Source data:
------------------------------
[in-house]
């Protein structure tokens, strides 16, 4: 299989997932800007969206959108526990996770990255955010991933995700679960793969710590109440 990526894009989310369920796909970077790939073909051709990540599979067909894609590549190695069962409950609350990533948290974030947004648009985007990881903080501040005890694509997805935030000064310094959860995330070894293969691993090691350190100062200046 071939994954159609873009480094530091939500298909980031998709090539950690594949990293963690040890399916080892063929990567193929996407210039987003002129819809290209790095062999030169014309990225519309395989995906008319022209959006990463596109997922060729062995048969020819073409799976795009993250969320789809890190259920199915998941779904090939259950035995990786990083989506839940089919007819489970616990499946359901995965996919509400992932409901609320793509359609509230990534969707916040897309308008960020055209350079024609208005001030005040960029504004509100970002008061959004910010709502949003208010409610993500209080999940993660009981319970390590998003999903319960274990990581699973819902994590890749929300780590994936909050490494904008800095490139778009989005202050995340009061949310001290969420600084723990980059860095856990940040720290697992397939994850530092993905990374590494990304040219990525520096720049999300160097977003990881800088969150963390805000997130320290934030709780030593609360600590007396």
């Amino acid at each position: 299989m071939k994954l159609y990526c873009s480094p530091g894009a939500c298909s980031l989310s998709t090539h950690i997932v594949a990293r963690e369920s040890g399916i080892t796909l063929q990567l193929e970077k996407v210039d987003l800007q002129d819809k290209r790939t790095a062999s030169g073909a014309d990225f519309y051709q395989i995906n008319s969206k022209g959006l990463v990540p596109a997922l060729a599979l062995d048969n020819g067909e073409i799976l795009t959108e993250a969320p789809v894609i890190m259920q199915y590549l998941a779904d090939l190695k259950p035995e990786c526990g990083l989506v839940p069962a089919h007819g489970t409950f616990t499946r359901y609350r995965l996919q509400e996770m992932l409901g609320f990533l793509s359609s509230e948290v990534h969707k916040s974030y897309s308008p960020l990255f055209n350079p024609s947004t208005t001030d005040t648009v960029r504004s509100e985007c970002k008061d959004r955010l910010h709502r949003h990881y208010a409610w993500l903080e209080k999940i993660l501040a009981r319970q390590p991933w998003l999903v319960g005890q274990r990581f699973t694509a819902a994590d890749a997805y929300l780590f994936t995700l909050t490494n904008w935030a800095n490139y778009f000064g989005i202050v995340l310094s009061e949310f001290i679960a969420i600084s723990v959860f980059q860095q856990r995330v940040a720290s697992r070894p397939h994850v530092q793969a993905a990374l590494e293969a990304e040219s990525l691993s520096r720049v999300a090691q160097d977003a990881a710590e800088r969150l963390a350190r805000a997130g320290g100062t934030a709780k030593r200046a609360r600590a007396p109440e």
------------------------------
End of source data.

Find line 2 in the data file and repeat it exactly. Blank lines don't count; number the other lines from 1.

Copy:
């Protein structure tokens, strides 16, 4: 299989997932800007969206959108526990996770990255955010991933995700679960793969710590109440 990526894009989310369920796909970077790939073909051709990540599979067909894609590549190695069962409950609350990533948290974030947004648009985007990881903080501040005890694509997805935030000064310094959860995330070894293969691993090691350190100062200046 071939994954159609873009480094530091939500298909980031998709090539950690594949990293963690040890399916080892063929990567193929996407210039987003002129819809290209790095062999030169014309990225519309395989995906008319022209959006990463596109997922060729062995048969020819073409799976795009993250969320789809890190259920199915998941779904090939259950035995990786990083989506839940089919007819489970616990499946359901995965996919509400992932409901609320793509359609509230990534969707916040897309308008960020055209350079024609208005001030005040960029504004509100970002008061959004910010709502949003208010409610993500209080999940993660009981319970390590998003999903319960274990990581699973819902994590890749929300780590994936909050490494904008800095490139778009989005202050995340009061949310001290969420600084723990980059860095856990940040720290697992397939994850530092993905990374590494990304040219990525520096720049999300160097977003990881800088969150963390805000997130320290934030709780030593609360600590007396």